Although flexible modes of living draw on an age-old tradition and a wide variety of cultures (from early European stair ladders to North African tents and nomadic tribes) recent changes in living conditions and technical advances have greatly increased the relevance of domestic flexibility. Such moves towards more flexible, sustainable or ecological models of living are manifest across Europe, particularly in Germany and Denmark, and increasingly at home in Ireland with the emergence of ecological housing developments and the organic food movement. As people increasingly become ‘money rich’ and ‘time poor’, there is an increasing preoccupation, anxiety even, with issues of life/style.
Living in Motion: Design and Architecture for Flexible Dwelling explores these contemporary developments in private and public spaces and lifestyles, examining the ways in which contemporary architects and designers have worked to adapt living environments to new, shifting boundaries of ‘home’ and ‘work’ spaces. The work on display is categorised into six sections, according to its function: Adapting, Wearing and Carrying, Transporting, Containing, Folding and Unfolding, and Assembling and Disassembling. The show represents work by modernist heavyweights such as Frank Lloyd Wright and Mies van der Rohe, right up to more contemporary designers such as Isamu Noguchi, Philipe Starck and Rem Koolhaas.
Modular furniture, folding screens, sliding-walled rooms, housing containers and other forms of movable architecture all feature in the exhibition, bringing together work that ranges from the traditional South American hammock to modern-day living pods. Some of the most interesting works on display reflect the historical lineage of mobile living environments across a range of cultures, sometimes directly tracing the indigenous roots of modernist design (for example folding screens by Charles and Ray Eames shown alongside the original East Asian screens). Some of the designs were genuinely inspiring in their simplicity, for example Vera Franke and Frank Steinert’s Furniture playstation , 2000, a system of modular furniture that could be moved into various configurations (shown in the Assembling and Disassembling section). It made you wonder why don’t more people actually own furniture like this, in their homes, rather than just looking at it in an art space?
Pro/con package housing system , by Wes Jones (2000), is a work that features a video and model of an as-yet unrealised housing design solution: a system of stackable housing containers that “serve as interchangeable mobile units for housing, storage or even worship.” Logos from Nike, Starbucks, IBM and Miramax adorn the sides of the containers in a sobering and disquieting vision of how to solve the housing crisis. Ironically, had the piece been presented by an artist, it would probably have been seen as evidence of a particularly dystopic vision; however, as a piece of design, it operates as a genuine and workable possibility. The face mask, shown in the Wearing and Carrying section (reminiscent of those seen in Asia during the SARS crisis) was another work that functioned as a reminder of the unwitting social commentary design objects can make about the particular problems and anxieties of the time.
NhEW PAD (Northsouth east west – personal aAdaptable dwelling), 2001, is a work by OPEN Office/ cOPENhagen Office. The project combines architecture and furnishings in a minimal one-room living space that packs up for transport in a crate sized approximately 1.5 cubic metres. The components are custom-selected by the buyer beforehand, offering a genuine opportunity to its owner to ‘pack it in’ and ‘get away from it all’. This work is uncannily similar in spirit to that of artists such as Andrea Zittel (e.g. the A-Z living units , 2001) and Atelier van Lieshout ( Pioneer set , 2001) which explore similar escapist ideas through practical means.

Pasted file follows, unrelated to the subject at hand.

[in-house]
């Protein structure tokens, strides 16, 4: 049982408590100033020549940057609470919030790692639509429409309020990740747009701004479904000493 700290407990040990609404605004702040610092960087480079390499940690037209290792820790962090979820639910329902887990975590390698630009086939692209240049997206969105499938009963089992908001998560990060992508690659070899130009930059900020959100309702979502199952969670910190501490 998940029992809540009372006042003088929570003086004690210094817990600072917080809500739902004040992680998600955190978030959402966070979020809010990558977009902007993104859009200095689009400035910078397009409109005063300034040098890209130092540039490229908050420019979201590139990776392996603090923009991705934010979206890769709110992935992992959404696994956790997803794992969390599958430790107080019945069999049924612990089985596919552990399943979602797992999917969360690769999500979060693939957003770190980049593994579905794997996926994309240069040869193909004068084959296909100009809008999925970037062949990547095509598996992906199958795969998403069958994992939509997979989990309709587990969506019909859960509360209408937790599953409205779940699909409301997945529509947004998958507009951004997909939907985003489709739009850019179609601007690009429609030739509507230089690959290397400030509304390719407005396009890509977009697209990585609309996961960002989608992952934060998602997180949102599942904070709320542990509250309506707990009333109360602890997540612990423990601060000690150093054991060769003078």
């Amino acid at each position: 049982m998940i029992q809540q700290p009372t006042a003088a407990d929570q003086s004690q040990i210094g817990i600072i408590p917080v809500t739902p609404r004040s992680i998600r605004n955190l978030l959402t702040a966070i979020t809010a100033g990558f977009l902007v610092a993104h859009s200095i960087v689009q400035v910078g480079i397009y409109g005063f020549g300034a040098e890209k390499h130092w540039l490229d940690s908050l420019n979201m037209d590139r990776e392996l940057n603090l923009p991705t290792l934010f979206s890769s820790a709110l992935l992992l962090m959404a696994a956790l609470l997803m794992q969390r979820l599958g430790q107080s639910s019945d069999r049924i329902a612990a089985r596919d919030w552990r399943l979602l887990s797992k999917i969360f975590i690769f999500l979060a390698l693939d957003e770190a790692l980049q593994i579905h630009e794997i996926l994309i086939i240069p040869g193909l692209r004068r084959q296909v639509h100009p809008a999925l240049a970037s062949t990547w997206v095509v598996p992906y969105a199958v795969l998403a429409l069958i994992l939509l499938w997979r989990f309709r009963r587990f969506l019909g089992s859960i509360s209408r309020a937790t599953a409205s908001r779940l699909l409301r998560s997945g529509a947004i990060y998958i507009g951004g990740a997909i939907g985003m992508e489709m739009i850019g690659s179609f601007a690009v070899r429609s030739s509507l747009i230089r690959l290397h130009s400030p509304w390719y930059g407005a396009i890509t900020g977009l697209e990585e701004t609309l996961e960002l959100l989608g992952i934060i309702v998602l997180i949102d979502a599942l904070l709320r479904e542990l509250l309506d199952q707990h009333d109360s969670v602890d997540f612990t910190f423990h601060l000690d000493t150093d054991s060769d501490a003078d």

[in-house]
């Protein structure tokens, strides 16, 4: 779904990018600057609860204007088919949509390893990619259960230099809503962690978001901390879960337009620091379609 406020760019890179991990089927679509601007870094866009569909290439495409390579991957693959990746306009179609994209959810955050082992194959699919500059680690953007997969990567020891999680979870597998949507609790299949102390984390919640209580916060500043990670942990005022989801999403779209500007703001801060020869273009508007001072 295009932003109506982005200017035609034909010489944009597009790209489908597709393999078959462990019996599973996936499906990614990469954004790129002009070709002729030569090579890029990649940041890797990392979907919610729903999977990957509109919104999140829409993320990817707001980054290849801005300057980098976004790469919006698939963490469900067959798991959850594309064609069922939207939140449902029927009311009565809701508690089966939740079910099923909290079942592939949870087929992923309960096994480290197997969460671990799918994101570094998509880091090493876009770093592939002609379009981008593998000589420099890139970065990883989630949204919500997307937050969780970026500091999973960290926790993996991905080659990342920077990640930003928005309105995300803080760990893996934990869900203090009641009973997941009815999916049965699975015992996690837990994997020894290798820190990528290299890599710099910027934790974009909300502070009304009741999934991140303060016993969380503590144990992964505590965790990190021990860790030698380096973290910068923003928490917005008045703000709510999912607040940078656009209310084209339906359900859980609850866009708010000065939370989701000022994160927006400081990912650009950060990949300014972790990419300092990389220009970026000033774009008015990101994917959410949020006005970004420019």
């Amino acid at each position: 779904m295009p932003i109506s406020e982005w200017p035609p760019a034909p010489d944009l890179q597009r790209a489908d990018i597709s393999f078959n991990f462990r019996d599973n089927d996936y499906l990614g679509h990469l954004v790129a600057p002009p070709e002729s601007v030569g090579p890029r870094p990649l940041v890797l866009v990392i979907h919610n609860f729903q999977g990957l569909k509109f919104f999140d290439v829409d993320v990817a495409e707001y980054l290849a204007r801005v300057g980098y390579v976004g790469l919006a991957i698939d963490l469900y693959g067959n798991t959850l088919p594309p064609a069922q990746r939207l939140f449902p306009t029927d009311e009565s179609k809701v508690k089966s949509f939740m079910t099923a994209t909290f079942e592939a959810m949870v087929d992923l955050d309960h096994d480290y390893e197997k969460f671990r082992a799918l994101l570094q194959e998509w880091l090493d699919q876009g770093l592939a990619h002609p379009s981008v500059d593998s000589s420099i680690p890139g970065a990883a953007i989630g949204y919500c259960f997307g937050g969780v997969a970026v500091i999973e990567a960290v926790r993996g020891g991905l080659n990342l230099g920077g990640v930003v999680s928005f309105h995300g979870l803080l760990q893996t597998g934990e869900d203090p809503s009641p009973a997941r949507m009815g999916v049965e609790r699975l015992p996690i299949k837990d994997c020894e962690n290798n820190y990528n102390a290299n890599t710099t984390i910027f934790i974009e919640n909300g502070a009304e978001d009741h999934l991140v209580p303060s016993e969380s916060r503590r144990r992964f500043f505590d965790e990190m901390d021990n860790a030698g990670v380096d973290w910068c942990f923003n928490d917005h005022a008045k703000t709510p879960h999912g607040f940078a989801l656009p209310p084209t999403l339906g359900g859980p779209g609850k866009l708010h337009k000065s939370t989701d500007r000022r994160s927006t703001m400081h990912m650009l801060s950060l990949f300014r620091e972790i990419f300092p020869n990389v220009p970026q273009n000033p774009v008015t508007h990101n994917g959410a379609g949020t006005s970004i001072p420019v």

The exhibition (unconsciously?) marks the continuing cultural erosion between marcated territories of ‘fine art’ and design/architecture, and the general messiness of the mass culture/’high culture’ divide. Artists such as Andrea Zittel, Jorge Pardo, Atelier van Lieshout and Mick O’Kelly represent a growing number of contemporary artists who choose to use a language of (fully functional) design and technology. This trend could be seen as a strategy for making artwork that deals with themes of the body and the built environment, or the body in society that attempts to challenge social realities beyond mere commentary in a fine art context. Likewise, the exhibition also points to the social importance of design products beyond mere commodities. The relevance of this exhibition in the current cultural and social climate is undeniable: without taking up the problematic fine art/design or high/popular culture divide, it is clear to everyone that housing and planning problems and poverty are but two areas of contemporary lifestyle currently in crisis.
Unfortunately, however, the siting of proposed design solutions to these problems in an ‘art’ space seemed to distance many viewers from its relevance importance: it was difficult not to notice the many people who approached the work as if it were a painting that would speak to them, or offer some purely aesthetic pleasure. Ironically, many others gave the work very little attention, the work probably offering little of the ‘viewing pleasure’ some associate with art galleries and museums. The collapse of art into mass culture is a debate for another time, but it’s more than a pity that the siting of such important work within an art institution such as IMMA should render it inaccessible, or worse, irrlevant, in some way.
Sarah Browne is an artist and writer currently based in Dublin.
Living in Motion: Design and Architecture for Flexible Dwelling , IMMA, 29 October to January 4 2004. Exhibition organised by the vitra Design Museum, Weil am Rein, Germany.